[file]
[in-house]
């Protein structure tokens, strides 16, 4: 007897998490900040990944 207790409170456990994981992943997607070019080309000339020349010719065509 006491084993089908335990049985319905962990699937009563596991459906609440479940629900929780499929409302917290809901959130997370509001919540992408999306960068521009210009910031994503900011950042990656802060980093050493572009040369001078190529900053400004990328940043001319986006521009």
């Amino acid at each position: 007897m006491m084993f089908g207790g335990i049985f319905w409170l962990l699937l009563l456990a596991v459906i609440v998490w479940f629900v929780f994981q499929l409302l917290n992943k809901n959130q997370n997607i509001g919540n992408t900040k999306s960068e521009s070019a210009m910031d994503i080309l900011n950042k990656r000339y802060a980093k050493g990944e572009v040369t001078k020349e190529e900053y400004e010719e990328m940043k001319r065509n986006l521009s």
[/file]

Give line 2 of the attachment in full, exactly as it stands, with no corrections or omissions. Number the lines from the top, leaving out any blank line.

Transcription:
């Protein structure tokens, strides 16, 4: 007897998490900040990944 207790409170456990994981992943997607070019080309000339020349010719065509 006491084993089908335990049985319905962990699937009563596991459906609440479940629900929780499929409302917290809901959130997370509001919540992408999306960068521009210009910031994503900011950042990656802060980093050493572009040369001078190529900053400004990328940043001319986006521009």